Anthem Chief Weathers Layoff Firestorm

Asper says less than 20% of AXS employees affected
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Anthem Sports and Entertainment founder and CEO Len Asper found himself in a bit of a firestorm Wednesday. The day after he signed what is so far the biggest deal yet for his fledgling sports and music company -- the purchase of a majority stake in AXS TV and HDNet Movies-- reports spread quickly claiming the deal gutted the acquired companies' employee ranks, a contention the Anthem chief denies.

After news of the deal broke, there was a smattering of talk that as many as 40 people at AXS would lose their jobs as a result, a number that tended to escalate as more people got into the mix. According to some articles, the actual number of AXS employees without jobs could be as high as 80, when contract employees and freelancers were counted.

Asper confirmed the 40 layoffs in an interview, but added that it included contract and freelance workers. He estimated that AXS had between 130 and 140 employees before the deal closed, and now has about 100. Combined, he said Anthem and AXS currently have about 210 employees and that there are no further layoffs planned.

Asper added that most of the layoffs were in positions that were duplicated at Anthem and that the bulk occurred in Denver. At its Los Angeles location, four employees were let go, while eight still remain. He added that the layoffs represented less than 20% of the workforce.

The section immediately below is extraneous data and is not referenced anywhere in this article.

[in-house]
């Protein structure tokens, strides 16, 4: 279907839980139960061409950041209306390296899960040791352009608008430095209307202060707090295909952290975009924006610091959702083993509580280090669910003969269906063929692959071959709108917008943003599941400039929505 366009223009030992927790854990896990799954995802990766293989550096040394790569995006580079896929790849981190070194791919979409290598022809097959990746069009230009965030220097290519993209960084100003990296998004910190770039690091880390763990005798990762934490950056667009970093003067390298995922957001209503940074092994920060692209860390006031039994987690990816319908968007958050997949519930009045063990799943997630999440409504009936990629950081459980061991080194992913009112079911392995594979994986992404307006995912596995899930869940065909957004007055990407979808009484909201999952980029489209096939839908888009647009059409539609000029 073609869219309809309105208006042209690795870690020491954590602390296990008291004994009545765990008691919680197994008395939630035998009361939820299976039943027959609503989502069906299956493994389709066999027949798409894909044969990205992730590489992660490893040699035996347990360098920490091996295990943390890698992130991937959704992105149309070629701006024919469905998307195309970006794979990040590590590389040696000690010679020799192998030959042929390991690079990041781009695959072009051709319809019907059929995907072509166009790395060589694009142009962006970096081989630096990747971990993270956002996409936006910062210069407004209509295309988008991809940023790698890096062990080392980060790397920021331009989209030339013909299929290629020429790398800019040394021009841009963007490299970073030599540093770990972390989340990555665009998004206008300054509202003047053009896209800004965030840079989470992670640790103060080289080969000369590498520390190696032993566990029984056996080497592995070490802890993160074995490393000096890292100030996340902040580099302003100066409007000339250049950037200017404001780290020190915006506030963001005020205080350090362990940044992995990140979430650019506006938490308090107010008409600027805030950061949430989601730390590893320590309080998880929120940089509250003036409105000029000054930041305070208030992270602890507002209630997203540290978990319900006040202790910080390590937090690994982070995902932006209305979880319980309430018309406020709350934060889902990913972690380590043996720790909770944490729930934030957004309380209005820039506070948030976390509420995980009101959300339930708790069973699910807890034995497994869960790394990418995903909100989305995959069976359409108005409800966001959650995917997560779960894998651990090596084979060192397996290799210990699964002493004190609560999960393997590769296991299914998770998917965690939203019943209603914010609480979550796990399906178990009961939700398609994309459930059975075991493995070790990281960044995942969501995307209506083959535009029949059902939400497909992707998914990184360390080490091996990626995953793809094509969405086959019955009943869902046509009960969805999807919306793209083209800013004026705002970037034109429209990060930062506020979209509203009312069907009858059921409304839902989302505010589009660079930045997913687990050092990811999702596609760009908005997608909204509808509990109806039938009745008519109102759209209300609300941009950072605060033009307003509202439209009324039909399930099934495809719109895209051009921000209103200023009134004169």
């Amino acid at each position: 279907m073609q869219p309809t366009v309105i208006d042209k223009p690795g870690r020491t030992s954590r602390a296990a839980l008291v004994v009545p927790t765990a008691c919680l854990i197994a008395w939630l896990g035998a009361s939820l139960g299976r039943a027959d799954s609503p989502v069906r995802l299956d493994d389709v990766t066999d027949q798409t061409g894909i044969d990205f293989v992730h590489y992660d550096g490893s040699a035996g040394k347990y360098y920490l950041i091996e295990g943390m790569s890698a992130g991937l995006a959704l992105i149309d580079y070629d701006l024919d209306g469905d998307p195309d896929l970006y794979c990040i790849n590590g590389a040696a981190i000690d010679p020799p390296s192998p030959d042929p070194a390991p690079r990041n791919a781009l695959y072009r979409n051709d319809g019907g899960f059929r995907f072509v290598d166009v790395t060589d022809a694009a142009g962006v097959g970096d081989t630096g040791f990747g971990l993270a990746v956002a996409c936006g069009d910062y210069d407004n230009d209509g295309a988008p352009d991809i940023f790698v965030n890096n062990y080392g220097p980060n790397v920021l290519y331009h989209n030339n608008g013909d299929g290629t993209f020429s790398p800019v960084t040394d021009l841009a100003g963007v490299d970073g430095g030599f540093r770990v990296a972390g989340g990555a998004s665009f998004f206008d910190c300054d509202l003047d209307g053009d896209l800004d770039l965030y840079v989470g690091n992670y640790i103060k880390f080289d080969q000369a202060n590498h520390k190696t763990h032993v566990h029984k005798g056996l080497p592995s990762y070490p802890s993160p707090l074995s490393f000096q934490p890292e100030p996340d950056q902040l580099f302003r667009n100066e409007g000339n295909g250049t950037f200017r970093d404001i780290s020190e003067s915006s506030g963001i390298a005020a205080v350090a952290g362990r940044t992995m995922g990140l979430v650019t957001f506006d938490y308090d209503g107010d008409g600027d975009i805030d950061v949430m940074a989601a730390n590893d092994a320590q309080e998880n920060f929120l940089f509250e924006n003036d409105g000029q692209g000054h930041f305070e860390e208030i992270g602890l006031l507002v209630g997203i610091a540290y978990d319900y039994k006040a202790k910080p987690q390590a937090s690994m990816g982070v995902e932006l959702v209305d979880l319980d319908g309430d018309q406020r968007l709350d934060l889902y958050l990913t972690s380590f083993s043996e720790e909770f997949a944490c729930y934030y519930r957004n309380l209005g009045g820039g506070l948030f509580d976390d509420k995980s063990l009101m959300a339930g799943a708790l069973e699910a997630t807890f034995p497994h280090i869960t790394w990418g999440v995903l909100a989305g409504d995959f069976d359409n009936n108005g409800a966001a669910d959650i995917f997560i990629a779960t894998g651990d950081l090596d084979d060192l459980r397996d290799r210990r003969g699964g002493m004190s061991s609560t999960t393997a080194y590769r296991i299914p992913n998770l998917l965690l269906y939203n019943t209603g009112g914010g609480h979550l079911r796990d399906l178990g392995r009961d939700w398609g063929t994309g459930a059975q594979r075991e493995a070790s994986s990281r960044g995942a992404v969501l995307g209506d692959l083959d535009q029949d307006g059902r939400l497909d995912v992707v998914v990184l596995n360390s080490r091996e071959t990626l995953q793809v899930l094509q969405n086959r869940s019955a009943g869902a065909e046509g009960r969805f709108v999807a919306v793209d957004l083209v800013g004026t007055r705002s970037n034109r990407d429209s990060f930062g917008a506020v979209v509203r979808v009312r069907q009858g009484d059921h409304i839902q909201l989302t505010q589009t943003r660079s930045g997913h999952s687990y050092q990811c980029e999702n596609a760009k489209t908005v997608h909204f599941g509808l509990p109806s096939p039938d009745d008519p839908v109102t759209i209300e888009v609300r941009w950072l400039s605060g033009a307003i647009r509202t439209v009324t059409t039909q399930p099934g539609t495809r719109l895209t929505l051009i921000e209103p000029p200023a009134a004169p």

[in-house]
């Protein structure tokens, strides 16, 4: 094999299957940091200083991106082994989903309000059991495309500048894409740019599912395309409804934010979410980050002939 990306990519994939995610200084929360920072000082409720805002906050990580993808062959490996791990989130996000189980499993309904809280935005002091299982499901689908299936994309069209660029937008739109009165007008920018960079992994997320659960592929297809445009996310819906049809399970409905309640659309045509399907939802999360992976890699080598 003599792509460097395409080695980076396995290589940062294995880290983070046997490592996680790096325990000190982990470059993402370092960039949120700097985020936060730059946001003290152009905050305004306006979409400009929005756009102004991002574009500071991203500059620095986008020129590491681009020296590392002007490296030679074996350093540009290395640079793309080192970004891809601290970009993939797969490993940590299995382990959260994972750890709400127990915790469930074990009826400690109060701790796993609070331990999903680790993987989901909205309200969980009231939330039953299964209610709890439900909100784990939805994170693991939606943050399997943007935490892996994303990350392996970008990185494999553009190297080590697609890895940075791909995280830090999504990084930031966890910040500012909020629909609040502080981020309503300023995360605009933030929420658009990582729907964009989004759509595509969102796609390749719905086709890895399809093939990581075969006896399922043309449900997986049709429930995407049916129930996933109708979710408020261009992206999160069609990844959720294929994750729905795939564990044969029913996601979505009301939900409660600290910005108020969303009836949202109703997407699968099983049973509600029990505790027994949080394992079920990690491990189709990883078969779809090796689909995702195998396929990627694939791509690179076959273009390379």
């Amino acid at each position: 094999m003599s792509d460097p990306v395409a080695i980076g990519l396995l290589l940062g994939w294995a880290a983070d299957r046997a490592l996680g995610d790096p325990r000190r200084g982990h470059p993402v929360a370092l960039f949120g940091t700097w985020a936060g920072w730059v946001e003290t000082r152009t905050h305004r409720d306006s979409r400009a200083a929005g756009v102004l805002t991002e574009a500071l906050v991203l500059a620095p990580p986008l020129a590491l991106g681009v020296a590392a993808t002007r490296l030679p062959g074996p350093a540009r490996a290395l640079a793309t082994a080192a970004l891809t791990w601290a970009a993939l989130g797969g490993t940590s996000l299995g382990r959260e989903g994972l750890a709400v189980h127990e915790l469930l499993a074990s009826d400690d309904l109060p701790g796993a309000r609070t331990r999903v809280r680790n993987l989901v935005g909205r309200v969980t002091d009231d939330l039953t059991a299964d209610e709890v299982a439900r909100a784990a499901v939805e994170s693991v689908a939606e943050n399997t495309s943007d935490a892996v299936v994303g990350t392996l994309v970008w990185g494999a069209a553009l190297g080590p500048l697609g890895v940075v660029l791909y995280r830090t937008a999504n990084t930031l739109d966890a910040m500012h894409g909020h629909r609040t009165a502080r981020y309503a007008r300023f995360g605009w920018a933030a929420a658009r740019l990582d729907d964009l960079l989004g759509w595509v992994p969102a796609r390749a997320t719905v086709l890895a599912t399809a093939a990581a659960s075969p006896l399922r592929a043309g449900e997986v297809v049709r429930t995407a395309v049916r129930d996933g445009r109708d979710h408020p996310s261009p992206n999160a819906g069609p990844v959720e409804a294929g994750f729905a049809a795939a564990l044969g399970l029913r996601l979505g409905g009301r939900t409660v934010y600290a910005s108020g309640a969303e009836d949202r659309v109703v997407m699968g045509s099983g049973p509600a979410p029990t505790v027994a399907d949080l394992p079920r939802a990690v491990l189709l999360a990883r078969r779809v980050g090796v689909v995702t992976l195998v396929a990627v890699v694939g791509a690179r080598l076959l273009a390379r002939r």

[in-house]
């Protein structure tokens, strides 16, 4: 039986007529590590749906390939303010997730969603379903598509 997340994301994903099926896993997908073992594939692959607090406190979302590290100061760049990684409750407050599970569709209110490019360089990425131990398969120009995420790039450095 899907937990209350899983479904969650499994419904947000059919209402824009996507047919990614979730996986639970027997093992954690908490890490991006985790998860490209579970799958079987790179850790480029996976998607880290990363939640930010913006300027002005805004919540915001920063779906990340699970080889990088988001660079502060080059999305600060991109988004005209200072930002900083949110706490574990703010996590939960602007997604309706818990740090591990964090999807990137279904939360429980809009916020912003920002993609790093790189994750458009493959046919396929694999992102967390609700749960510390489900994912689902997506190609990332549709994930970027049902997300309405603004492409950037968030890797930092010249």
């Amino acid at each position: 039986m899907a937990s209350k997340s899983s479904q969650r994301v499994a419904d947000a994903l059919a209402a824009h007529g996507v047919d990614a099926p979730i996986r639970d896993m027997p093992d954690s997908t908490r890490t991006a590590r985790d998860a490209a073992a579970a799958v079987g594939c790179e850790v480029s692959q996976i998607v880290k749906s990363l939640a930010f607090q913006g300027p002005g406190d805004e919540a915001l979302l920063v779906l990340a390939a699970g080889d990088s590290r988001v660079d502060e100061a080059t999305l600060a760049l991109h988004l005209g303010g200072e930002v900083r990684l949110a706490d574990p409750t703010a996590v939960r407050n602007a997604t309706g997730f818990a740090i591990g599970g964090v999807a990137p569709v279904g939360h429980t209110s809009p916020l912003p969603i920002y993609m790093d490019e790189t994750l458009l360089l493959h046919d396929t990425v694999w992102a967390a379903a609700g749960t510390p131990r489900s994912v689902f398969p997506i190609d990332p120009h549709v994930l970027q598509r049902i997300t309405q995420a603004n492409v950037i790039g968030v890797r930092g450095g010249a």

Anthem held Town Hall meetings with employees in Los Angeles and Denver to explain the workforce reductions, Asper said. 

“We were very clear with the staff. We spoke to the staff yesterday,” Asper said. “We did it all at once.”

It was expected that employees that were terminated received substantial severance packages from AXS.

Asper also disputed reports that AXS TV closed its Dallas office -- he claimed that prior to the deal closing AXS had about a dozen workers in the Dallas area that were working from home or occupying space at a facility owned by AXS founder Mark Cuban in the city. But he declined to say how many remain.

“Some are staying and some are not,” Asper said.

In an email message, Cuban declined to comment. But other sources familiar with AXS said that the financial blow to many employees was likely lightened by bonuses Cuban issued company-wide in the summer. Those sources said the bonuses amounted to more than $5 million in total. While it couldn’t be determined if every employee received a bonus, sources said that most did. And though the payouts were likely based on each employee’s base salary and probably varied widely, at $5 million, each one of AXS TV’s 140 employees would have received an average bonus of $35,714.

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